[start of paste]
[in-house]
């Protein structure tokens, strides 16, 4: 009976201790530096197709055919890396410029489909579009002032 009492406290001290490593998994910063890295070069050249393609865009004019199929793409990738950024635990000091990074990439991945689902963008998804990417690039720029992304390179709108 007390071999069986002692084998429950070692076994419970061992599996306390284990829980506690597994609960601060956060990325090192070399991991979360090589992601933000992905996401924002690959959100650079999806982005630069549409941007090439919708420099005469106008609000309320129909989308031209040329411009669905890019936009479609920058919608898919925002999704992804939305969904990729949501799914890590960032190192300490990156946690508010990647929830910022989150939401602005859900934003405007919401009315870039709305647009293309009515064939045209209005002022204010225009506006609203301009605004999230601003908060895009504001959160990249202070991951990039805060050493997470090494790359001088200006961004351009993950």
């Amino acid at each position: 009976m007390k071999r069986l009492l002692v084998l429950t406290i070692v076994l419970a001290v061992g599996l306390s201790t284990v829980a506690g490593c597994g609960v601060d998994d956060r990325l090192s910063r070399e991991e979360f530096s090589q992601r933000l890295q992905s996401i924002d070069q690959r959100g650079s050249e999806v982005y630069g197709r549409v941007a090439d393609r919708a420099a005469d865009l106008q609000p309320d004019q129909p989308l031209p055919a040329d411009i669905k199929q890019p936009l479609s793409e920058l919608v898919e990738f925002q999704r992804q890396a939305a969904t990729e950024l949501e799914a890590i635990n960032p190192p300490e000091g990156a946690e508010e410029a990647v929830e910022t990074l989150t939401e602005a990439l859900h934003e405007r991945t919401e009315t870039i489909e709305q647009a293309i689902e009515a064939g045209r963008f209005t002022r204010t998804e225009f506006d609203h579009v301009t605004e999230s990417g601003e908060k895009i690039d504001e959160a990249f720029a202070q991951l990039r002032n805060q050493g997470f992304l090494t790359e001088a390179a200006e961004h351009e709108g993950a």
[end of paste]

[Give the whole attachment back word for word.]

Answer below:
[in-house]
């Protein structure tokens, strides 16, 4: 009976201790530096197709055919890396410029489909579009002032 009492406290001290490593998994910063890295070069050249393609865009004019199929793409990738950024635990000091990074990439991945689902963008998804990417690039720029992304390179709108 007390071999069986002692084998429950070692076994419970061992599996306390284990829980506690597994609960601060956060990325090192070399991991979360090589992601933000992905996401924002690959959100650079999806982005630069549409941007090439919708420099005469106008609000309320129909989308031209040329411009669905890019936009479609920058919608898919925002999704992804939305969904990729949501799914890590960032190192300490990156946690508010990647929830910022989150939401602005859900934003405007919401009315870039709305647009293309009515064939045209209005002022204010225009506006609203301009605004999230601003908060895009504001959160990249202070991951990039805060050493997470090494790359001088200006961004351009993950």
């Amino acid at each position: 009976m007390k071999r069986l009492l002692v084998l429950t406290i070692v076994l419970a001290v061992g599996l306390s201790t284990v829980a506690g490593c597994g609960v601060d998994d956060r990325l090192s910063r070399e991991e979360f530096s090589q992601r933000l890295q992905s996401i924002d070069q690959r959100g650079s050249e999806v982005y630069g197709r549409v941007a090439d393609r919708a420099a005469d865009l106008q609000p309320d004019q129909p989308l031209p055919a040329d411009i669905k199929q890019p936009l479609s793409e920058l919608v898919e990738f925002q999704r992804q890396a939305a969904t990729e950024l949501e799914a890590i635990n960032p190192p300490e000091g990156a946690e508010e410029a990647v929830e910022t990074l989150t939401e602005a990439l859900h934003e405007r991945t919401e009315t870039i489909e709305q647009a293309i689902e009515a064939g045209r963008f209005t002022r204010t998804e225009f506006d609203h579009v301009t605004e999230s990417g601003e908060k895009i690039d504001e959160a990249f720029a202070q991951l990039r002032n805060q050493g997470f992304l090494t790359e001088a390179a200006e961004h351009e709108g993950a």